As the temperature rises and the days get longer, I am reminded that many researchers have demonstrated the advantages of experiencing the outdoors. For example, Bratman, Daily, Levy, and Gross (2015) considered how interacting with nature might affect young adults. They randomly assigned university students and community members to either take a 50-minute walk in a park or in an area heavy with traffic. Participants completed assessments of affective and cognitive functioning both before and after their walk. What happened? Those who walked among the trees were more attentive and happier than those who walked by heavy traffic.
Note that while Bratman et al. (2015) could conclude that the type of walk (nature versus urban) caused their assessed differences because they randomly assigned their participants to groups, it’s not exactly clear what it is about the different types of walks that had the impact. Both walks were on fairly level ground and the weather was consistent on all testing days; therefore, we do know that these features were not responsible for the results. However, there are things we do not know regarding how other variables present during those walks affected people. Was it the smell of the greenery versus the smells of the city streets that had an impact? Was it the noise of the birds versus the car horns?
Other recent research does provide more concrete answers. More specifically, van den Berg et al. (2015) had people view photos of outdoor spaces rather than experiencing the real thing. In this way, both smells and noise and other features of the experiences are controlled and thus are not differentially impacting participants’ responses. For this study, after being fitted with heart monitors, students took a low-stress math test (i.e., no time pressure or feedback) and then were shown photos of urban spaces and photos of green spaces. Then they took a stressful math test. Stress was induced by having students complete increasingly more difficult math problems while listening to an annoying sound and receiving feedback that revealed that they were not doing as well as the average student did solving the problems. Then they viewed the photos again. In all, students took the stressful math test twice, followed by the photos, and the less stressful math test twice followed by the photos (i.e., both variables were within-subjects). Students’ heart rates rose when they were working on the stressful test, but when they saw the photos of greenery after this stress, their heart rate lowered; this did not happen after viewing photos of the urban areas. The data suggest that viewing photos of green spaces may help people to recover from stress. This represents yet another way to potentially benefit from experiencing nature.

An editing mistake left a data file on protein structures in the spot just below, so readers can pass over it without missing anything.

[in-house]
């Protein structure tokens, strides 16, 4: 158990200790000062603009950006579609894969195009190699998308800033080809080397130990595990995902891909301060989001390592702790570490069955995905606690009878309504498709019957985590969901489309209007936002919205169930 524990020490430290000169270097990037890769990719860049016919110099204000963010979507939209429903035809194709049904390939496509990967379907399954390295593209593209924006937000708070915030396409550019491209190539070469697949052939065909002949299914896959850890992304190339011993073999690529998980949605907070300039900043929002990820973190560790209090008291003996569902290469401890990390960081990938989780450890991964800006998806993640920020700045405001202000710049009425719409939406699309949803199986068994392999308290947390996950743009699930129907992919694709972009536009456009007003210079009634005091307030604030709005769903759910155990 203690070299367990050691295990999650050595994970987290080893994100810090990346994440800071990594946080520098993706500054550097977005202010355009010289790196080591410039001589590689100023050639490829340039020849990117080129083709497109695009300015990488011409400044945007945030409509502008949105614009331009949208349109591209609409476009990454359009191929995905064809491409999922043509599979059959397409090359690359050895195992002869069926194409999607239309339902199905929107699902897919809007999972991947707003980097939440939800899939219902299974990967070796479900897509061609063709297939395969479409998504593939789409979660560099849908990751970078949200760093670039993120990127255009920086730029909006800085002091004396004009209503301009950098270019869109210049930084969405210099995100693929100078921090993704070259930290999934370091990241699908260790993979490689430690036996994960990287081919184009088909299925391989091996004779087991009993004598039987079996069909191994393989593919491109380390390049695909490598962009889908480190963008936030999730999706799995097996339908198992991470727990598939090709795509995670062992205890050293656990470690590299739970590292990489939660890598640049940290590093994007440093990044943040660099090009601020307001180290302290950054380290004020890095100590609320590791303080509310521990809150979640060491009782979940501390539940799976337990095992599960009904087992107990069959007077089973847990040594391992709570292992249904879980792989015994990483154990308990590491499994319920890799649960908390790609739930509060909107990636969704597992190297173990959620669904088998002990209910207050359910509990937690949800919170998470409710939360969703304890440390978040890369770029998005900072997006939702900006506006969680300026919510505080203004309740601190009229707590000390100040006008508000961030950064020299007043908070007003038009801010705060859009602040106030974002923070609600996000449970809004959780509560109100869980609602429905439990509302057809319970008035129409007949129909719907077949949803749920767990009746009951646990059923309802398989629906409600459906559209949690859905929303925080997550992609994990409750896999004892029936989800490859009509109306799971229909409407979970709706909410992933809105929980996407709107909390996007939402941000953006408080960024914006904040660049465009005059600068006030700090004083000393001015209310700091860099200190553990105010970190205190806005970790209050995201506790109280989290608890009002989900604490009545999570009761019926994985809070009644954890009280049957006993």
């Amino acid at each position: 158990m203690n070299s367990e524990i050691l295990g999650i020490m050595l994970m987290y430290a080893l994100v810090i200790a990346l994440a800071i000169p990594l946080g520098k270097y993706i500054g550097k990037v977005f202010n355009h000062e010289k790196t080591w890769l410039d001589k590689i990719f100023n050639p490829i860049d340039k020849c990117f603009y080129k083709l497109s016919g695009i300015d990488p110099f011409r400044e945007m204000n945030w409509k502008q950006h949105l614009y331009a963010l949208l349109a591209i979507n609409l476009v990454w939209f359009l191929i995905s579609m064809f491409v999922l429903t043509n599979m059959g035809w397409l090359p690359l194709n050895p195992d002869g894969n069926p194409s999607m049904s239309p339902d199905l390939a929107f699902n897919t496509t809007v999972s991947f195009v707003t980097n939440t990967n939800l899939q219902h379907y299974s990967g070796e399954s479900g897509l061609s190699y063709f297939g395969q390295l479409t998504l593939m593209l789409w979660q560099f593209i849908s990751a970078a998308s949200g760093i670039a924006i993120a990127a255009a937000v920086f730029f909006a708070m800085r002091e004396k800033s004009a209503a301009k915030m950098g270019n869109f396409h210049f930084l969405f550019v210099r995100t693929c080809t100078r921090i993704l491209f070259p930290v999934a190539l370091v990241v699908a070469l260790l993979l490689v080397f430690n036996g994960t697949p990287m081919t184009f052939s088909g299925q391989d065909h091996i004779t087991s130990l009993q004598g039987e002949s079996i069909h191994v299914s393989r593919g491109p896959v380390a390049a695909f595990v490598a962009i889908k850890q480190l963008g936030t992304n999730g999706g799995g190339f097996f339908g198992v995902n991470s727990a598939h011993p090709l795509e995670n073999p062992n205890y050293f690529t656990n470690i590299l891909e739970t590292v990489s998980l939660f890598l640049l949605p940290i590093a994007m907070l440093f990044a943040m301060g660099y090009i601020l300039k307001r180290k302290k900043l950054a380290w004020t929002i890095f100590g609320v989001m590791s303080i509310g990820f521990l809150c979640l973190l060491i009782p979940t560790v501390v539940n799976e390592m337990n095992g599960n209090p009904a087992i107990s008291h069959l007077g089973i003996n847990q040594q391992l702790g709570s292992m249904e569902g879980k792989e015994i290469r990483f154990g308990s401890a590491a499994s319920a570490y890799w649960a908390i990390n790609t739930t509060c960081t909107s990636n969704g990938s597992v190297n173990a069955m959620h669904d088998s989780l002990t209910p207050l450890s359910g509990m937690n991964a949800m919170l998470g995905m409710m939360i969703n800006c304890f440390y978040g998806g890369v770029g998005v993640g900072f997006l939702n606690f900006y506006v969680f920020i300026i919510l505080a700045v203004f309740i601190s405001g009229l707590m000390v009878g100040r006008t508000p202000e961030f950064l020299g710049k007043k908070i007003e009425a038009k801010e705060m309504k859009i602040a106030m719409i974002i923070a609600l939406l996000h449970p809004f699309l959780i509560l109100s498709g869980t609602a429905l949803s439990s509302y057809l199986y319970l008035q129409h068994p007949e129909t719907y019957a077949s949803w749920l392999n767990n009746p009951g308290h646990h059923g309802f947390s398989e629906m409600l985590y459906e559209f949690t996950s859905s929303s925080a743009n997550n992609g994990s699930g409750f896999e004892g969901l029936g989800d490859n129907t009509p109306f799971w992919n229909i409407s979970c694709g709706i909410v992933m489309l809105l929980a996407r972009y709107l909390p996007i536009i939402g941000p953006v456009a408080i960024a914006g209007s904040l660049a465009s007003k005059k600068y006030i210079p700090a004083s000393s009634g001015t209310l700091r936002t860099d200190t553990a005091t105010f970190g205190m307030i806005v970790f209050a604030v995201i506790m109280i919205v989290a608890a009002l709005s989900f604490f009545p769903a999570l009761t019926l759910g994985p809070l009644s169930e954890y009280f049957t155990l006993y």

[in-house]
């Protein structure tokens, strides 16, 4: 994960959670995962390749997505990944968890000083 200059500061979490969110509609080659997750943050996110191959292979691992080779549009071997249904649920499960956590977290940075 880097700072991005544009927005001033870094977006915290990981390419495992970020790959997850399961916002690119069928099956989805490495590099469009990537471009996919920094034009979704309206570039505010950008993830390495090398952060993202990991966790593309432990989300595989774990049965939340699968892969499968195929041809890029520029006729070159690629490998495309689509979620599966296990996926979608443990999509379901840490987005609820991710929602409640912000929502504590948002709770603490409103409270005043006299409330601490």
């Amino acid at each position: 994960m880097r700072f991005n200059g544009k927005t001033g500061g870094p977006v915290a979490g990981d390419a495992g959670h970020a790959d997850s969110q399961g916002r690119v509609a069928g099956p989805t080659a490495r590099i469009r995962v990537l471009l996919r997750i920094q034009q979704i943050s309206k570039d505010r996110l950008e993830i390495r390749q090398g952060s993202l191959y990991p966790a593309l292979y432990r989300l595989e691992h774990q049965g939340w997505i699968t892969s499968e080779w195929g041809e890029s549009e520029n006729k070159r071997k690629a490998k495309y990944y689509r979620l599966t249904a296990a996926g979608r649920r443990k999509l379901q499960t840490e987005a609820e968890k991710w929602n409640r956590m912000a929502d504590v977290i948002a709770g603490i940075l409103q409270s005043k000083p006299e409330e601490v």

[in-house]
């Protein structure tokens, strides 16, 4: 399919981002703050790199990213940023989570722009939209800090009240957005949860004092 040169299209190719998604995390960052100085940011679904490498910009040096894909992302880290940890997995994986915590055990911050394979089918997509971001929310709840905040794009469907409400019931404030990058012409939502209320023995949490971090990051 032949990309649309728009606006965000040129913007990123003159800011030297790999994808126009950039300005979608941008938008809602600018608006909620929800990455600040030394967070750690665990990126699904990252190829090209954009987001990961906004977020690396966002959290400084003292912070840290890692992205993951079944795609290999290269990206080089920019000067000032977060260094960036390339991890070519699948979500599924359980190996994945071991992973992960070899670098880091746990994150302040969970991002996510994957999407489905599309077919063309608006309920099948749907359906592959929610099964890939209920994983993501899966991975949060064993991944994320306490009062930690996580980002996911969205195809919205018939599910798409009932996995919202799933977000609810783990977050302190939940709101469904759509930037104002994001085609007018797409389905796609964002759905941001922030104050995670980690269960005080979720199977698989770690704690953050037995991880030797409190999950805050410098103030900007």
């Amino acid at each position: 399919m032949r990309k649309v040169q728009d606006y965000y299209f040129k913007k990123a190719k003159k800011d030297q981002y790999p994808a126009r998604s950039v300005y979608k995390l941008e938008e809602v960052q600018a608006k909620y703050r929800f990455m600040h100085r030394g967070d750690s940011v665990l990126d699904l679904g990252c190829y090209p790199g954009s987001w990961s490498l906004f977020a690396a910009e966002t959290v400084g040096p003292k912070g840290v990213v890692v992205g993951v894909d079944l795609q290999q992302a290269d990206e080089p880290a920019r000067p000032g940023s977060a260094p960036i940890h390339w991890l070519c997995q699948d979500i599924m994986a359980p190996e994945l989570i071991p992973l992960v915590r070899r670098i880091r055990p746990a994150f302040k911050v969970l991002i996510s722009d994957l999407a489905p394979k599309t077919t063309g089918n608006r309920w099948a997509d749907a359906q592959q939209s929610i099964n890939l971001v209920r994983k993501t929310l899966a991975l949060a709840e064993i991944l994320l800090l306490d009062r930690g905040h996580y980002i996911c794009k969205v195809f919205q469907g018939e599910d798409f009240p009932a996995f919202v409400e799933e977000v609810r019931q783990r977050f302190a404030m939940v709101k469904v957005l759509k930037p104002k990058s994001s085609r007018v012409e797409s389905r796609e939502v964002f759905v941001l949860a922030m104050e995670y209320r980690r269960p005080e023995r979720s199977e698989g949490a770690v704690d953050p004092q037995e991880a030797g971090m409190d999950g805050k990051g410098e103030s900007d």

So when it’s time for you and your students to take a break, consider a walk among the trees or if that’s not possible, perhaps simply view the beauty of nature on your screen saver.
Bratman, G. N., Daily, G. C., Levy, B. J., Gross, J. J. (2015a). The benefits of nature experience: Improved affect and cognition. Landscape and Urban Planning, 138, 41-50. doi:10.1016/j.landurbplan.2015.02.005
van den Berg, M. M. H. E., Maas, J., Muller, R., Braun, A., Kaandorp, W., van Lien, R., van Poppel, M. N. M., van Mechelen, W., & van den Berg, A. E. (2015). Autonomic nervous system responses to viewing green and built settings: Differentiating between sympathetic and parasympathetic activity. International Journal of Environmental Research and Public Health, 12, 15860-15874. doi:http://dx.doi.org/10.3390/ijerph121215026
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